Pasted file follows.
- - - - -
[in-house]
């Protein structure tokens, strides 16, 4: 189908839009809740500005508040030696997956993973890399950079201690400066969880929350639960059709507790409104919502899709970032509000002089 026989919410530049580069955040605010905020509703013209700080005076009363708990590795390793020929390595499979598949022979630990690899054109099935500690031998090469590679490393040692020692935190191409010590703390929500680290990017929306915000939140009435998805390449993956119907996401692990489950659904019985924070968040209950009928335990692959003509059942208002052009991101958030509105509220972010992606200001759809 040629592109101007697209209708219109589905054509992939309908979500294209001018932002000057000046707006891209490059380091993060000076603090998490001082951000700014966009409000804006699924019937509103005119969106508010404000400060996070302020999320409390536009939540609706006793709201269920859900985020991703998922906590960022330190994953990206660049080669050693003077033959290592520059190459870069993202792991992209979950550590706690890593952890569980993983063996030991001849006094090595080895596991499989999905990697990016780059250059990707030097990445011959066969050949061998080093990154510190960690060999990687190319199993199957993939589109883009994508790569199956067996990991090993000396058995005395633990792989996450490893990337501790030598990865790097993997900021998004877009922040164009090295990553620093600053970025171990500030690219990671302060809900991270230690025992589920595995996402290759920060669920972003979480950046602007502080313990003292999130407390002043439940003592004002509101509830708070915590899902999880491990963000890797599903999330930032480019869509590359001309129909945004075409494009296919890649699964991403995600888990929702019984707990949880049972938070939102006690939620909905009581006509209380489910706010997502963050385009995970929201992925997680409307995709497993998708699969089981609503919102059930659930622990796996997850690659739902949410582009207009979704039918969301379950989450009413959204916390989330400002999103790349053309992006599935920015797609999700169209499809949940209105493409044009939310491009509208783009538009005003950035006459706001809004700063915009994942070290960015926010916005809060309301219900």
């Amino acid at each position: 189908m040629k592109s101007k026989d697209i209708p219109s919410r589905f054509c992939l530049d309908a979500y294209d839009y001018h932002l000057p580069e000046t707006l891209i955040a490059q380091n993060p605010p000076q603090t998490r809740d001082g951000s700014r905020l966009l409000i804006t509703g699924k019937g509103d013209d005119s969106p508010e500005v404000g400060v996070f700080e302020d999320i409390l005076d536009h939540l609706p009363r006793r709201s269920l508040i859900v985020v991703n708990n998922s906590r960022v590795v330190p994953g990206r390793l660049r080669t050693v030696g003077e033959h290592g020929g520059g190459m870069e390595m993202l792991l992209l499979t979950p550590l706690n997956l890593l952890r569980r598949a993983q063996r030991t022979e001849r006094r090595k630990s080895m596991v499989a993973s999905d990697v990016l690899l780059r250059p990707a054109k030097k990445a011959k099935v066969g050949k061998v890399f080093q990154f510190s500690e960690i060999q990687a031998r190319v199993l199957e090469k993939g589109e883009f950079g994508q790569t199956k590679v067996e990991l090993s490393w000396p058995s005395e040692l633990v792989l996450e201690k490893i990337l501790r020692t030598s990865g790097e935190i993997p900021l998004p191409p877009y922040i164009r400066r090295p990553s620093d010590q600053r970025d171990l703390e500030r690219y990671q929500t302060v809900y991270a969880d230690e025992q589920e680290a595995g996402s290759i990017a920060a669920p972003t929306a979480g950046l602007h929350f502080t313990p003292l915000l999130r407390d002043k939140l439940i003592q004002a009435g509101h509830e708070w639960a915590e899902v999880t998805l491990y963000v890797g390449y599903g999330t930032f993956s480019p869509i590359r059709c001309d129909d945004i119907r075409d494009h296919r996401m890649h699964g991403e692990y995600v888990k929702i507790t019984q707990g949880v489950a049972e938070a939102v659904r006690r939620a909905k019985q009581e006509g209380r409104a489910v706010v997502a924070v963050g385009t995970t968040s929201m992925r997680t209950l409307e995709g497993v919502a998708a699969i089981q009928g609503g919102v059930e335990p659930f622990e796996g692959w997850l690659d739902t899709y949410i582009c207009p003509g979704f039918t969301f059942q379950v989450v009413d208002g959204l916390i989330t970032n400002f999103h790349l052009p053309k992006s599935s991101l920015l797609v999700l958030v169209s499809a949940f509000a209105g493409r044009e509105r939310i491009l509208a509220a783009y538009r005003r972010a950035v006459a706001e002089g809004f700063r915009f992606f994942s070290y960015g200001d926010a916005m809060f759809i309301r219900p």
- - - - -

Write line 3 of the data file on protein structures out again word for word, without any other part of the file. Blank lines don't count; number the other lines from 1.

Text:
């Amino acid at each position: 189908m040629k592109s101007k026989d697209i209708p219109s919410r589905f054509c992939l530049d309908a979500y294209d839009y001018h932002l000057p580069e000046t707006l891209i955040a490059q380091n993060p605010p000076q603090t998490r809740d001082g951000s700014r905020l966009l409000i804006t509703g699924k019937g509103d013209d005119s969106p508010e500005v404000g400060v996070f700080e302020d999320i409390l005076d536009h939540l609706p009363r006793r709201s269920l508040i859900v985020v991703n708990n998922s906590r960022v590795v330190p994953g990206r390793l660049r080669t050693v030696g003077e033959h290592g020929g520059g190459m870069e390595m993202l792991l992209l499979t979950p550590l706690n997956l890593l952890r569980r598949a993983q063996r030991t022979e001849r006094r090595k630990s080895m596991v499989a993973s999905d990697v990016l690899l780059r250059p990707a054109k030097k990445a011959k099935v066969g050949k061998v890399f080093q990154f510190s500690e960690i060999q990687a031998r190319v199993l199957e090469k993939g589109e883009f950079g994508q790569t199956k590679v067996e990991l090993s490393w000396p058995s005395e040692l633990v792989l996450e201690k490893i990337l501790r020692t030598s990865g790097e935190i993997p900021l998004p191409p877009y922040i164009r400066r090295p990553s620093d010590q600053r970025d171990l703390e500030r690219y990671q929500t302060v809900y991270a969880d230690e025992q589920e680290a595995g996402s290759i990017a920060a669920p972003t929306a979480g950046l602007h929350f502080t313990p003292l915000l999130r407390d002043k939140l439940i003592q004002a009435g509101h509830e708070w639960a915590e899902v999880t998805l491990y963000v890797g390449y599903g999330t930032f993956s480019p869509i590359r059709c001309d129909d945004i119907r075409d494009h296919r996401m890649h699964g991403e692990y995600v888990k929702i507790t019984q707990g949880v489950a049972e938070a939102v659904r006690r939620a909905k019985q009581e006509g209380r409104a489910v706010v997502a924070v963050g385009t995970t968040s929201m992925r997680t209950l409307e995709g497993v919502a998708a699969i089981q009928g609503g919102v059930e335990p659930f622990e796996g692959w997850l690659d739902t899709y949410i582009c207009p003509g979704f039918t969301f059942q379950v989450v009413d208002g959204l916390i989330t970032n400002f999103h790349l052009p053309k992006s599935s991101l920015l797609v999700l958030v169209s499809a949940f509000a209105g493409r044009e509105r939310i491009l509208a509220a783009y538009r005003r972010a950035v006459a706001e002089g809004f700063r915009f992606f994942s070290y960015g200001d926010a916005m809060f759809i309301r219900p």